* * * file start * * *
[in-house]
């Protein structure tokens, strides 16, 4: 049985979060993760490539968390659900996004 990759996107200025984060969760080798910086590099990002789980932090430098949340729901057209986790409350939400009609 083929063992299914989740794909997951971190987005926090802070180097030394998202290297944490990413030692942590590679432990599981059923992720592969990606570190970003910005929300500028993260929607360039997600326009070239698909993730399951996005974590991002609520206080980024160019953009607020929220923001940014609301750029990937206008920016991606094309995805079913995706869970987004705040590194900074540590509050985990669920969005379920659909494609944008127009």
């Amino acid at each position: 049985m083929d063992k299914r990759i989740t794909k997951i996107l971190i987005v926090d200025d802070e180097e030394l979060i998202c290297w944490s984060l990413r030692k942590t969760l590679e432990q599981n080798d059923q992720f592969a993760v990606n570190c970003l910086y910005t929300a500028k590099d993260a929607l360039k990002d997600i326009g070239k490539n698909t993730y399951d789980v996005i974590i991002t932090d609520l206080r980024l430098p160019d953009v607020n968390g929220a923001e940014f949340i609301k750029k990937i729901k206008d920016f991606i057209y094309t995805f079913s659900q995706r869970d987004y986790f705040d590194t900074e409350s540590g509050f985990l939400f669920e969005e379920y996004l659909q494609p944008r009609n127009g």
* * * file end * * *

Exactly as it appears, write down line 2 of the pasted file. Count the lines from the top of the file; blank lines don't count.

């Protein structure tokens, strides 16, 4: 049985979060993760490539968390659900996004 990759996107200025984060969760080798910086590099990002789980932090430098949340729901057209986790409350939400009609 083929063992299914989740794909997951971190987005926090802070180097030394998202290297944490990413030692942590590679432990599981059923992720592969990606570190970003910005929300500028993260929607360039997600326009070239698909993730399951996005974590991002609520206080980024160019953009607020929220923001940014609301750029990937206008920016991606094309995805079913995706869970987004705040590194900074540590509050985990669920969005379920659909494609944008127009």